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12 Reasons to Celebrate at Work

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“Enough fresh ideas to entertain staff”
In-house Events Coordinator

I was excited to find this brave little challenge in the sea of productivity and negativity complaints. Here’s a person, I thought, who is not out to brainwash and slave-drive her fellow coworkers. But to refresh and entertain!

I was excited because she and I have the same passion. I am not looking to bore people to death with stale ideas either. I am here to make sure you have a good time. If possible, in more ways than one. But if you asked me what my biggest challenge was in writing these posts, I wouldn’t say “fresh ideas.” I’d say: the time to record all the amazing stuff I come across every day.

One reason is that it’s easier to blab about stuff than to put on actual events. But then again, she didn’t say “execution.” She said “ideas.”

Where do ideas come from? If every time I had to write a blog post I went searching for topics on the Internet, I would probably get bored myself. Luckily, I don’t have to do that. Because people like her kindly leave their comments on my landing pages. So, as of today, I have 10,000 and some ideas for blog posts.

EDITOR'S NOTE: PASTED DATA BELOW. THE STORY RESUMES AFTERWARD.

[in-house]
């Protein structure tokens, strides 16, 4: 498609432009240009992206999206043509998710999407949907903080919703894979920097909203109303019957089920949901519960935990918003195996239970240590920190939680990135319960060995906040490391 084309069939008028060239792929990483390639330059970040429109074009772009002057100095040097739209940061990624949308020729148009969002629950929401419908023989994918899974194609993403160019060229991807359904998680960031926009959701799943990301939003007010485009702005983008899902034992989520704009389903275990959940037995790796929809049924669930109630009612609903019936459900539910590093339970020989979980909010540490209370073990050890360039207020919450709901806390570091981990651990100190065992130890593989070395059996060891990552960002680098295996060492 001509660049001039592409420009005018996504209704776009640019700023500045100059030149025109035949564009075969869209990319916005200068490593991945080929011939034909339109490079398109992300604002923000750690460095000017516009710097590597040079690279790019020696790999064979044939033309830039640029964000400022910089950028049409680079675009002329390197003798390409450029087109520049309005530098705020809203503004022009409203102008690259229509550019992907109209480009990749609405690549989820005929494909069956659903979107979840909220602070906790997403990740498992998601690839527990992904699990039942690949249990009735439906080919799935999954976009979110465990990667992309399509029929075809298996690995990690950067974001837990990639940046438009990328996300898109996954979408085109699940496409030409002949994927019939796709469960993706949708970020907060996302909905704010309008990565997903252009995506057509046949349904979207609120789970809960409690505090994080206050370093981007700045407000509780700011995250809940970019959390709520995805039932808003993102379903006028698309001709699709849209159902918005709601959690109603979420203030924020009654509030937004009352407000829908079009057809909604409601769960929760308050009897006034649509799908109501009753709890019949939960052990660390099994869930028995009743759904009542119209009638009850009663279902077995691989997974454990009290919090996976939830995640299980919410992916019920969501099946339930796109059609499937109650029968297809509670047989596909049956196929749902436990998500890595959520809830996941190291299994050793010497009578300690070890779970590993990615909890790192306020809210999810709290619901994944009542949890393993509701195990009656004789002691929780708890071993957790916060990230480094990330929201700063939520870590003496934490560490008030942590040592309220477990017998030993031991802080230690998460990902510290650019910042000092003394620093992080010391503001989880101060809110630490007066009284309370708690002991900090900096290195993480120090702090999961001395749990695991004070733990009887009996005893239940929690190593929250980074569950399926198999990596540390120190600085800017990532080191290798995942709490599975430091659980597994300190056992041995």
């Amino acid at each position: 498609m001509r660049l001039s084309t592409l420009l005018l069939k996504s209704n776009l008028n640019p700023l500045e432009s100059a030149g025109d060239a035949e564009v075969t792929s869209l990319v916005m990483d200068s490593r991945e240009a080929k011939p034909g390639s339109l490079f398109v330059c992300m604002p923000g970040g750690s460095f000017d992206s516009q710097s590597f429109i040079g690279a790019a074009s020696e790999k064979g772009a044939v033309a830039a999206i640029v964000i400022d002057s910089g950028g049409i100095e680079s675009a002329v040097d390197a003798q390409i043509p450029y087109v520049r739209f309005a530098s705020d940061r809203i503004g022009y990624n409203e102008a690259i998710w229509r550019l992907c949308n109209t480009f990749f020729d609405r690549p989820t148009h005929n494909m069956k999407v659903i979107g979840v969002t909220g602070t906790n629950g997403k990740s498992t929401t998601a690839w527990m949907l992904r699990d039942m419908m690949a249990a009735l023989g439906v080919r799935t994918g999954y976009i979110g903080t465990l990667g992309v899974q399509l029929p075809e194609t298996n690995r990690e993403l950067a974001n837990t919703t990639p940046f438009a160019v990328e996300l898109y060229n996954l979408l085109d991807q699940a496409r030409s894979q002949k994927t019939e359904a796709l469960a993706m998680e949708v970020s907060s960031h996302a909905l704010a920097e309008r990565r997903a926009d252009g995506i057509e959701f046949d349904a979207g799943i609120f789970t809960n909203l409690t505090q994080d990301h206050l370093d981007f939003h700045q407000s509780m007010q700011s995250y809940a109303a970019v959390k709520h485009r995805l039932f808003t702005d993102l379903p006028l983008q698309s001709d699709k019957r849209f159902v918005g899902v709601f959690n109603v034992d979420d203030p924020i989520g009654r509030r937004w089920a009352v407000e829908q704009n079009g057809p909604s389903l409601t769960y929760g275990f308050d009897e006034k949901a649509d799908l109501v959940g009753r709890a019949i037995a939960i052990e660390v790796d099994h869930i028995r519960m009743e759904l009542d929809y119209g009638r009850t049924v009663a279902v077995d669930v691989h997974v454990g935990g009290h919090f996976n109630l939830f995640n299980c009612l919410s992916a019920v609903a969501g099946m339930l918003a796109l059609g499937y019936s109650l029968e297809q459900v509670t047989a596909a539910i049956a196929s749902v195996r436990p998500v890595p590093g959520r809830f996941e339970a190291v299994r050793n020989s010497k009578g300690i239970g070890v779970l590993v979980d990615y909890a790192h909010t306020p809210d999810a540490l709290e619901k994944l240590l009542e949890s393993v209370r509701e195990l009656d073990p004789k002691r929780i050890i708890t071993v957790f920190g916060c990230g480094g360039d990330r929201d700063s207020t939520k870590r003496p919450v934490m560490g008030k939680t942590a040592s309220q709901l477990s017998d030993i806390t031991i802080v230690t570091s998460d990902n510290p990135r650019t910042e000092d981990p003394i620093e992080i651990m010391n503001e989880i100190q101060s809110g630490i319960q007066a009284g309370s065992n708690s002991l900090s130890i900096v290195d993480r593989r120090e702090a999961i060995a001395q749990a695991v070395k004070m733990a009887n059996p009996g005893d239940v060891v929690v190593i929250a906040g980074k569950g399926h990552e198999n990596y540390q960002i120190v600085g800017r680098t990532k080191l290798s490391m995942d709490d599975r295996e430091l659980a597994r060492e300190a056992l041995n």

Are they fresh enough to entertain? They must have some life in them, if they had stirred people to write them down. Most importantly, they are not just ideas. They are real-life experiences of the people for whom I am writing. When I put them in my blog, I am not guessing whether or not they are interesting to any of my readers. I know they are. Because you told me.

This makes me wonder if our In-house Events Coordinator has ever asked her people for ideas. I can’t imagine they would turn her down if she did. They could, however, give her the kinds of ideas that don’t match her own. Starting with the word “fresh.”

Who says that we must always chase after new thrills? Maybe your employees are nostalgic about something from the past. Or maybe they look forward to the same old Christmas party and the same old company picnic year after year. You never know until you ask.

A favorite tradition at one of my past jobs was the monthly lunch at a local Chinese buffet. Trust me, there was nothing fresh about that. Yet, the bonding we’ve felt over these meals was magical. Had the management wanted to score big points with the staff, they wouldn’t have had to invent anything new. They could have simply sponsored our all-you-can-eat lunches every once in a while.

Entertainment always sounds good. But are you sure it’s a priority at the moment? Maybe, before people can come out of their shells, they need to air their grievances, heal old wounds, or allay their fears.

If you knew what was on people’s minds, you could create an event that spoke to their needs. How fresh is that! Maybe you could have an “ask-a-burning-question” event to fact-check the rumors. Or a “bury-the-hatchet” event to reconcile office feud.